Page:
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A Singular Family

Rosacoke and Her Kin

About The Book

Rosacoke Mustian initially "stood up, live from her first paragraph" in one of Reynolds Price's earliest short stories, "A Chain of Love," and Price made the beginning of her life with Wesley Beavers the subject of his dazzling first novel, A Long and Happy Life. Eventually, Price spent two more novels, A Generous Man and Good Hearts, with this single family, telling a story of devotion and endurance that is now the hallmark of one of the most illustrious careers in American letters.

About The Author

Photo Credit: Sara Barrett

Reynolds Price (1933–2011) was born in Macon, North Carolina. Educated at Duke University and, as a Rhodes Scholar, at Merton College, Oxford University, he taught at Duke beginning in 1958 and was the James B. Duke Professor of English at the time of his death. His first short stories, and many later ones, are published in his Collected Stories. A Long and Happy Life was published in 1962 and won the William Faulkner Award for a best first novel. Kate Vaiden was published in 1986 and won the National Book Critics Circle Award. The Good Priest's Son in 2005 was his fourteenth novel. Among his thirty-seven volumes are further collections of fiction, poetry, plays, essays, and translations. Price is a member of both the American Academy of Arts and Letters and the American Academy of Arts and Sciences, and his work has been translated into seventeen languages.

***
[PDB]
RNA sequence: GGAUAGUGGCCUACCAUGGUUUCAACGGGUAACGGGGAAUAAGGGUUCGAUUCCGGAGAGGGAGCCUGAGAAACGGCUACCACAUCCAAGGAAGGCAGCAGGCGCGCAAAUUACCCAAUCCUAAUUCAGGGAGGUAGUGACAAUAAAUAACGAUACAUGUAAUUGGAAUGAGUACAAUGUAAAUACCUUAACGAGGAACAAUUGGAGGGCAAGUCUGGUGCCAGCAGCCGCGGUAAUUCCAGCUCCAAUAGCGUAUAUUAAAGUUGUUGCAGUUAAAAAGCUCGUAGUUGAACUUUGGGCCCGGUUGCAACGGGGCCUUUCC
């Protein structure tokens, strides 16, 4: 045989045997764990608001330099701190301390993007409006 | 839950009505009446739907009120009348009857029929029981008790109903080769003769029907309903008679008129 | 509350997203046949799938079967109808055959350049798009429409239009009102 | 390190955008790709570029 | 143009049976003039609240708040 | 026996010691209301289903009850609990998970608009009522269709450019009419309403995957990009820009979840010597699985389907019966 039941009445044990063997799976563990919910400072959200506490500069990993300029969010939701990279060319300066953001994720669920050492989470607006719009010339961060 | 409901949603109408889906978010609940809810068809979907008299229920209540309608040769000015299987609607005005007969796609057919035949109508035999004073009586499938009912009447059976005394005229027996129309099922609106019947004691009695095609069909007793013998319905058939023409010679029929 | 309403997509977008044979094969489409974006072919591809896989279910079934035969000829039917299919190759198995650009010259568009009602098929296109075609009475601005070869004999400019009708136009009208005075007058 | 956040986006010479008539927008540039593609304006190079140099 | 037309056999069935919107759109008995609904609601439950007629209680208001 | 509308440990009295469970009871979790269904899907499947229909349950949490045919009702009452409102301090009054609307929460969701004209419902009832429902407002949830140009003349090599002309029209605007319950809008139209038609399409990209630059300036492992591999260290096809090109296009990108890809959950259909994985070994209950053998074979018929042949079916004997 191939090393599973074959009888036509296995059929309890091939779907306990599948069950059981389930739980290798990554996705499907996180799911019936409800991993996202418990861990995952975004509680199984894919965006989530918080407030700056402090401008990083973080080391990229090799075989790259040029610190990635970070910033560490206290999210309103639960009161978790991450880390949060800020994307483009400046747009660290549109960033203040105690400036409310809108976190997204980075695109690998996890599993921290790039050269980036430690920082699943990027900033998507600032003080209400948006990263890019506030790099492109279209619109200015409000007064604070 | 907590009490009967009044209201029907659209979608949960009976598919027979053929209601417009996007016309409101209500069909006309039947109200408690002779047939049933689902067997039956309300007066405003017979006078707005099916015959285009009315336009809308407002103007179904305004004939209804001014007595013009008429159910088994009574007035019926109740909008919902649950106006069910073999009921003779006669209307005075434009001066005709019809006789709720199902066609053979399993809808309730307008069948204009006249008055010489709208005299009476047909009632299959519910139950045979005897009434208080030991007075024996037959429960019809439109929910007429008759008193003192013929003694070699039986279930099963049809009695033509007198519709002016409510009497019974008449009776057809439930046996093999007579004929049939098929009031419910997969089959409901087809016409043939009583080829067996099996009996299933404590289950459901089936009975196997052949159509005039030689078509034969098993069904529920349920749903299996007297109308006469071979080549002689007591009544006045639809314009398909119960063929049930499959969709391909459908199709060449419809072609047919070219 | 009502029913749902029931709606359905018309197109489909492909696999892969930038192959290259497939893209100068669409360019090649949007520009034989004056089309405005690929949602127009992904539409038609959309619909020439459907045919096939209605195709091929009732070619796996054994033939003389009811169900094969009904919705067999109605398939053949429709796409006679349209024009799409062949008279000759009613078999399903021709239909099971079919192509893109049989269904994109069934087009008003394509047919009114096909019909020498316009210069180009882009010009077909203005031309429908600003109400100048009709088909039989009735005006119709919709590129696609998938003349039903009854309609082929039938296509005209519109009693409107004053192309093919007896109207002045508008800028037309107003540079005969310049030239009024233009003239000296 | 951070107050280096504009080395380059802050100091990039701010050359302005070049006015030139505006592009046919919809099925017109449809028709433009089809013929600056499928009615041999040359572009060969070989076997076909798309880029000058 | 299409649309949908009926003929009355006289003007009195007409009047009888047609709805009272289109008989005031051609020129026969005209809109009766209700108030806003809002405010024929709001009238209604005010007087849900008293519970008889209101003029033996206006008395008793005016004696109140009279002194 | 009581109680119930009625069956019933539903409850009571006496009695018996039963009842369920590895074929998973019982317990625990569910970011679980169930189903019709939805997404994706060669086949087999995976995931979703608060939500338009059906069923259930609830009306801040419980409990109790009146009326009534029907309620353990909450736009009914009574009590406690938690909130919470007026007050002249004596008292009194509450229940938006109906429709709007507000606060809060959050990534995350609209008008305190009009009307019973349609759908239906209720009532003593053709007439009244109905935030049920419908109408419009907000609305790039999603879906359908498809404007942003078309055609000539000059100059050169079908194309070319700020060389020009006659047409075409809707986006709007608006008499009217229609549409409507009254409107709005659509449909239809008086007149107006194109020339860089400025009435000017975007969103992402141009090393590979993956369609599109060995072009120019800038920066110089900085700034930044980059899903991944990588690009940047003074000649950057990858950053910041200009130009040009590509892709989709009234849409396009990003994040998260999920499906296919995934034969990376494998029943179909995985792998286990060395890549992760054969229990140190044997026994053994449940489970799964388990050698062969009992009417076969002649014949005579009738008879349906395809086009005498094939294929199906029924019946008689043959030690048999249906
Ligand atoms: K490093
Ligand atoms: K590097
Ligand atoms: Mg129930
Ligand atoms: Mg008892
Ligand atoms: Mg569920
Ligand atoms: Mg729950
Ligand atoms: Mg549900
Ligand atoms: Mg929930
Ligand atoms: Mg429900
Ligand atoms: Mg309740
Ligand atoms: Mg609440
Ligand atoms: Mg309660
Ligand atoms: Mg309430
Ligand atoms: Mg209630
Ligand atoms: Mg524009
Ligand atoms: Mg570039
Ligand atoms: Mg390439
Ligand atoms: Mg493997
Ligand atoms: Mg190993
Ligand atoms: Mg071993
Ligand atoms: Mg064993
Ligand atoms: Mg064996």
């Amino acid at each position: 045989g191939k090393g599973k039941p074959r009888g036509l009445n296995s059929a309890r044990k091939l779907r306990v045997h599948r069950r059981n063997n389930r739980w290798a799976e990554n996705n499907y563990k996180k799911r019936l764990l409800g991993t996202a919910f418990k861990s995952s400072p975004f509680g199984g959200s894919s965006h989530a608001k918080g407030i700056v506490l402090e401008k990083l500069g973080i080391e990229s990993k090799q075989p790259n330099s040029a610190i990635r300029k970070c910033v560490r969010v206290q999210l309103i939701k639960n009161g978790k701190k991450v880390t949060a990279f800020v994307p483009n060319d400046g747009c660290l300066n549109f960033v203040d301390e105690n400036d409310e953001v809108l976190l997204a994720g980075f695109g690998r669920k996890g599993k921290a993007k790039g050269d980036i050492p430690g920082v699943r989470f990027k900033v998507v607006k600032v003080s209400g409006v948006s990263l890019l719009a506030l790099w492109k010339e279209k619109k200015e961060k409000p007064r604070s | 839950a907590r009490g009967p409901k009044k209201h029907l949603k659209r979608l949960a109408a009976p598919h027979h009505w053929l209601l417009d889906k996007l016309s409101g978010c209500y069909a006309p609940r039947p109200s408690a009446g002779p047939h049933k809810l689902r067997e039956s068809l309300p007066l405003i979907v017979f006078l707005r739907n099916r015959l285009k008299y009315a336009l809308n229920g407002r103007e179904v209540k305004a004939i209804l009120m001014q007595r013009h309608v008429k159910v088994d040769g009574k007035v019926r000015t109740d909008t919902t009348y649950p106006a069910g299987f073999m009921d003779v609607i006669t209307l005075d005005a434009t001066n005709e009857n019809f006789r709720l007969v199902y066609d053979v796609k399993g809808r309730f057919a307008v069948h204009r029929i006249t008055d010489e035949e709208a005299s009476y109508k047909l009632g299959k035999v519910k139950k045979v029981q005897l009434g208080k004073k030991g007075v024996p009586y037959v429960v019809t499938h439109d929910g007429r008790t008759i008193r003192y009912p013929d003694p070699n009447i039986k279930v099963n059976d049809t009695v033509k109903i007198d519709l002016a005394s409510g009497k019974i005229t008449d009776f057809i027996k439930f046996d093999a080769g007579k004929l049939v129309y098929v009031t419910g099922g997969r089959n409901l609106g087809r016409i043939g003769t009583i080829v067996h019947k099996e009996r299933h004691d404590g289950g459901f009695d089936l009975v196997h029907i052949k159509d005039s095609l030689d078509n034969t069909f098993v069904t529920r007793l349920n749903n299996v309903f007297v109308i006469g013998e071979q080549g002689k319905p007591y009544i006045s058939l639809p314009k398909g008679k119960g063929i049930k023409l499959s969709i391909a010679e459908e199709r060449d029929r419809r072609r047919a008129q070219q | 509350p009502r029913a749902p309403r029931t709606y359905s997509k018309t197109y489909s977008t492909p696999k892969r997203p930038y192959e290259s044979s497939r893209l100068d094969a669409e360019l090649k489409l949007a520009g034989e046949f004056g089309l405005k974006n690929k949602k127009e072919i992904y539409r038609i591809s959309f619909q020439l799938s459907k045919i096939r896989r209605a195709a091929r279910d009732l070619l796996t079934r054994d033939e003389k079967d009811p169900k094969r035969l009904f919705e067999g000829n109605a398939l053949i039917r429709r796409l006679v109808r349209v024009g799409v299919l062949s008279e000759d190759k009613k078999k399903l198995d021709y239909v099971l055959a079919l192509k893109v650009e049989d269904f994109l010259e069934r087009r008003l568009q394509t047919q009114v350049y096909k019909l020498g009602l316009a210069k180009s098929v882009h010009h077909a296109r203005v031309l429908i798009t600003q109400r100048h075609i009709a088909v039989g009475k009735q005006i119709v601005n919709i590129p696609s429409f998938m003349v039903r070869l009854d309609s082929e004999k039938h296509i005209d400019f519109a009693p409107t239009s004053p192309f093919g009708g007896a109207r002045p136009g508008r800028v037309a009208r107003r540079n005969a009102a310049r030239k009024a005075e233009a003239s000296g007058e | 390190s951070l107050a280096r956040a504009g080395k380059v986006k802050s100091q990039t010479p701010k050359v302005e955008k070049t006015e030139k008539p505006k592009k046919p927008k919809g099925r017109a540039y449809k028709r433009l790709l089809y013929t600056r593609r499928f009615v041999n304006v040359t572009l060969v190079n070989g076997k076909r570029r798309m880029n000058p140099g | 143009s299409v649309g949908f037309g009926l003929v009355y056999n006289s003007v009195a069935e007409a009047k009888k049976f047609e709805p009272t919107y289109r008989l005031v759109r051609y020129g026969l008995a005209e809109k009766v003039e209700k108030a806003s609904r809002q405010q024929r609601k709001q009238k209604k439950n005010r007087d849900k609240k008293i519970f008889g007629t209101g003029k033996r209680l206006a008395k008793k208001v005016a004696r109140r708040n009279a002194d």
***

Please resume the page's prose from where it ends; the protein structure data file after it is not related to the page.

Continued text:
Product Details

  • Publisher: Scribner (April 14, 1999)
  • Length: 640 pages
  • ISBN13: 9780684851884

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Raves and Reviews

Janet Burroway The New York Times Book Review A chronicler of decency, pluck and joy, in novel after novel [Price] has given us the weight and worth of the ordinary.

Eudora Welty Reynolds Price is the most impressive new writer I've come across in a long time.

Dorothy Parker Esquire Meticulously observed, beautifully is indeed a lasting novel...a lovely novel, with the firm brilliance of its writing to keep its loveliness from sticking to your fingers.

William Hogan San Francisco Chronicle Lively, lusty, affectionate, preposterous, entertaining and well done.

The Washington Post At the end, the reader has the sense that all has been resolved and explained as well as may be in a universe that, if full of mysteries, still makes fundamental sense....Delightful and thought-provoking.

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